New Training: Planning for and Securing Cloud Software-as-a-Service
In this 6-video skill, CBT Nuggets trainer Bart Castle discusses protective, detective, and reactive controls for cloud software-as-a-service models. Gain an understanding of identify federation, cloud access security brokers, email, and DNS security including Cisco tools like Duo, CloudLock, Email Security, and Umbrella. Watch this new Cisco training.
Watch the full course: Implementing and Operating Cisco Security Core Technologies
This training includes:
- 6 videos
- 1.1 hours of training
You’ll learn these topics in this skill:
- Planning for Software-as-a-Service Security
- Federating Identities with SAML, OAuth, and OpenID
- Cisco Zero-Trust for the Workforce
- Cisco Cloudlock Access Security Broker
- Securing DNS with Cisco Umbrella and OpenDNS
- Securing Communications with Cisco Email Security
How OpenID Can Simplify and Secure Your Authentication Stack
The process of user authentication is both difficult to implement and secure well. Thankfully, specifications like OpenID exist that allow software developers to federate their authentication system with services that users already trust. OpenID both simplifies and secures the authentication stack.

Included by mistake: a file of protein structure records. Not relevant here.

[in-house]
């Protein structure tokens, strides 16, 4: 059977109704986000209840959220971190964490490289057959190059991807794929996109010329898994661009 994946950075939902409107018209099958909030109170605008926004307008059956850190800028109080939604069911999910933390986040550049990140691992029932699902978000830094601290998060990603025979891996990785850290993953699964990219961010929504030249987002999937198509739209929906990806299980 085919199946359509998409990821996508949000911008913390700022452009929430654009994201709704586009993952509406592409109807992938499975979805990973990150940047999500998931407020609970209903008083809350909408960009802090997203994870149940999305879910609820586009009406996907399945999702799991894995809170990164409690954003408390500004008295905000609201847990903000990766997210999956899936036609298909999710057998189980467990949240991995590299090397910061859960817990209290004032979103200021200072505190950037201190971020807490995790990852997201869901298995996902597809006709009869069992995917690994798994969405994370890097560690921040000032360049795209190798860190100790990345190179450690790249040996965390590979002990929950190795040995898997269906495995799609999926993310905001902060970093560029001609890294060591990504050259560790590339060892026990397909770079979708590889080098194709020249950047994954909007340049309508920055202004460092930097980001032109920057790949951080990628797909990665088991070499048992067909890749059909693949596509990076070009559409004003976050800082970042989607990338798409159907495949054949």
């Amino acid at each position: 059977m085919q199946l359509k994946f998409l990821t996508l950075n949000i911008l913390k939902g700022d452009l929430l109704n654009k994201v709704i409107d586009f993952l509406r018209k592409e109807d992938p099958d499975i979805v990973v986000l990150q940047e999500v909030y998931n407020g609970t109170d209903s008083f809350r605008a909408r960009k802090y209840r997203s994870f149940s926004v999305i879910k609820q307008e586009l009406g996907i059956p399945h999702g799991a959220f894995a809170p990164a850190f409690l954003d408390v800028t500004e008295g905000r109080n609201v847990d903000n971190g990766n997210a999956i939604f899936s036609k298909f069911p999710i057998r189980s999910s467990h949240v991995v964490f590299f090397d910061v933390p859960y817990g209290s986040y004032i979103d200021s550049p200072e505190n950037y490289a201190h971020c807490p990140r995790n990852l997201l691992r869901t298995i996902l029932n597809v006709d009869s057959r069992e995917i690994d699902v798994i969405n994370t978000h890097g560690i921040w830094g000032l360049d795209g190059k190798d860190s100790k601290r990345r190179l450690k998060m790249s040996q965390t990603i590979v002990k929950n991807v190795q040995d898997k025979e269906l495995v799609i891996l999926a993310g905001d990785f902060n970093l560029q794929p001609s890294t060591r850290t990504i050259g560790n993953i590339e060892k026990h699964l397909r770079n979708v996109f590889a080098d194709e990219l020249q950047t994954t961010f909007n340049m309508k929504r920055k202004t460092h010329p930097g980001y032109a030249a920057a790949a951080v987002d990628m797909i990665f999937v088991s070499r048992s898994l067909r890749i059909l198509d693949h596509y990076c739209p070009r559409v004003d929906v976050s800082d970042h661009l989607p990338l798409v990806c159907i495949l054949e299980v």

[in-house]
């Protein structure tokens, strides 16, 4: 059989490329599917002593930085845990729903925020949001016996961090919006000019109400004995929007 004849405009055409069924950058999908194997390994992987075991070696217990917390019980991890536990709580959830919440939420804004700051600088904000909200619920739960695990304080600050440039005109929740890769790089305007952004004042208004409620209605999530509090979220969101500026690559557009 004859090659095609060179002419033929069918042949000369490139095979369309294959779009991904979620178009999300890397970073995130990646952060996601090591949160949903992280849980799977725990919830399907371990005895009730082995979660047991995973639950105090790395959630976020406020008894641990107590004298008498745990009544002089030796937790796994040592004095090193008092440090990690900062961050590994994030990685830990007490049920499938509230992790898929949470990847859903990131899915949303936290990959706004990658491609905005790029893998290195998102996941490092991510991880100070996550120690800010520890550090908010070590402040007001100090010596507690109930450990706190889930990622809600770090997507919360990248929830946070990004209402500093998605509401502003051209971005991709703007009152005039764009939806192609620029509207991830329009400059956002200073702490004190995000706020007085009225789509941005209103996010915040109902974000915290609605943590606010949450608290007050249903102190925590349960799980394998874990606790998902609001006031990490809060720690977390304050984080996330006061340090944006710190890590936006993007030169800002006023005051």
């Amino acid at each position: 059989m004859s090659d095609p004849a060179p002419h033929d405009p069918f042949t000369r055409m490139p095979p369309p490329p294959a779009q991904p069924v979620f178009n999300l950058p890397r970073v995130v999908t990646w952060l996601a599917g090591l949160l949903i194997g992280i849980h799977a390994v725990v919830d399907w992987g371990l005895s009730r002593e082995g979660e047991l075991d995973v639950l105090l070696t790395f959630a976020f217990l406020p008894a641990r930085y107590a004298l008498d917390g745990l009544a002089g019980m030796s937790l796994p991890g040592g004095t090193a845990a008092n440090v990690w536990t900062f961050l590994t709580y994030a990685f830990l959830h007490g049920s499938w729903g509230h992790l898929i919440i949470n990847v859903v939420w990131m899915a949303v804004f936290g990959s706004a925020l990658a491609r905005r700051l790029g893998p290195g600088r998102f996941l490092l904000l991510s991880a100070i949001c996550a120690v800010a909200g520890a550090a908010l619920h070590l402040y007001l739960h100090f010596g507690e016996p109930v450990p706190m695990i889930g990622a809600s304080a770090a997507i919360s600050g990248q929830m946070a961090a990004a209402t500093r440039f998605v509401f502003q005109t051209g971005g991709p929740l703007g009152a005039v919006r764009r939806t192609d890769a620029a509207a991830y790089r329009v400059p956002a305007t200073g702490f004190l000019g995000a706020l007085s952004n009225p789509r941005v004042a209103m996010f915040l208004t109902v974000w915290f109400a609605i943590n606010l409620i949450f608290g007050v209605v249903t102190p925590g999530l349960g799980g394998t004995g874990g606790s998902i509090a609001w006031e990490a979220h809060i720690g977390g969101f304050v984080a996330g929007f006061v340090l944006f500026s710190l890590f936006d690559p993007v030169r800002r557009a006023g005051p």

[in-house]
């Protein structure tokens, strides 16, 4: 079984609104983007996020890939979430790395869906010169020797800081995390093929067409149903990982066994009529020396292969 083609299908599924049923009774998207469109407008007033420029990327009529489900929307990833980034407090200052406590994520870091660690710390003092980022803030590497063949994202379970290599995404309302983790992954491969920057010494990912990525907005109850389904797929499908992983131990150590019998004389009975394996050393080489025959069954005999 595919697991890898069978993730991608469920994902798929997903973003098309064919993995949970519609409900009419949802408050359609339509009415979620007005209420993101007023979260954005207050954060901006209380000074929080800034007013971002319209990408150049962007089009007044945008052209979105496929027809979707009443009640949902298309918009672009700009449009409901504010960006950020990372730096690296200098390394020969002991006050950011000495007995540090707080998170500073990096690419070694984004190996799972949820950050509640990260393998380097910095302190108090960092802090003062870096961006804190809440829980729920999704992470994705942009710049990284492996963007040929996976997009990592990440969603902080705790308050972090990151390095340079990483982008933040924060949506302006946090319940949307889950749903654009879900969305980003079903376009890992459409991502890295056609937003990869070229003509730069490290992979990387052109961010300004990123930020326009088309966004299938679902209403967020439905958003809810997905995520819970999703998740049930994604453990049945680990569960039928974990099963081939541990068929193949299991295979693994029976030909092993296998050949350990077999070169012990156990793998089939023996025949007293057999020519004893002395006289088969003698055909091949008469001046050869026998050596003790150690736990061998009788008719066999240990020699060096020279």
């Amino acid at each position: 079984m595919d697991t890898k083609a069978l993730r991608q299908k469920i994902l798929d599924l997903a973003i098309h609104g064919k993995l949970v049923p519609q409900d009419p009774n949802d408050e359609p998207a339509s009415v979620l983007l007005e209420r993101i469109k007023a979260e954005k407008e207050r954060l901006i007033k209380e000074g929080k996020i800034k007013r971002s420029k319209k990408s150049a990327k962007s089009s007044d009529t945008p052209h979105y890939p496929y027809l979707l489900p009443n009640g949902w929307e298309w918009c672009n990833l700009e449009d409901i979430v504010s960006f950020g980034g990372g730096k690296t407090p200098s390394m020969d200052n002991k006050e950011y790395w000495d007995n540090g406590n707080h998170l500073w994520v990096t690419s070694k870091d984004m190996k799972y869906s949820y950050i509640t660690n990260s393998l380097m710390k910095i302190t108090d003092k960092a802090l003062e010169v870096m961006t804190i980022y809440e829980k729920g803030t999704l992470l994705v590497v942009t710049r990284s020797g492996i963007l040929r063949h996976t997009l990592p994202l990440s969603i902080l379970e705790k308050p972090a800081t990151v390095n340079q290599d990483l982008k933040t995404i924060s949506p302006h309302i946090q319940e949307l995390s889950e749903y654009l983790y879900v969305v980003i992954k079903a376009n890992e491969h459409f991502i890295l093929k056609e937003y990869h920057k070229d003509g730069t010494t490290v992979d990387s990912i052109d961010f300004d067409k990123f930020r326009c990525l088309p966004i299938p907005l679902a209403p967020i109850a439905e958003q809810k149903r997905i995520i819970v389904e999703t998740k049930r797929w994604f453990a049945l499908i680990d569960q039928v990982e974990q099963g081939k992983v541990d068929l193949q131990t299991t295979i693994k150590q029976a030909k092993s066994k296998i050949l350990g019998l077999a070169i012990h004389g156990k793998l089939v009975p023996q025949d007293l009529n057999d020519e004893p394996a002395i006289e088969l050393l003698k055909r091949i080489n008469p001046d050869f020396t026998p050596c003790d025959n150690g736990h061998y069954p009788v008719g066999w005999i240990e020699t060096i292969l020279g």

What is OpenID?
You have most likely used OpenID without realizing it. Those buttons on websites that let you use your Google or Facebook account to login with are based on OpenID.
OpenID abstracts the authentication mechanisms away from individual services by using a 3rd party identity provider. Its specification is backed by Microsoft, Facebook, Google, and other large tech companies. That's why it is common to see those buttons for using your Microsoft, Facebook, Google, or Apple account to create accounts.
OpenID is a sort of evolution to OAuth. OAuth was originally designed with the same concepts as OpenID but it only handles authorization. As internet services grew and required more complex security schemes, the limitations of OAuth were quickly realized. Though OpenID technically came before OAuth, it's due to the limitations of OAuth that OpenID has become what it is today.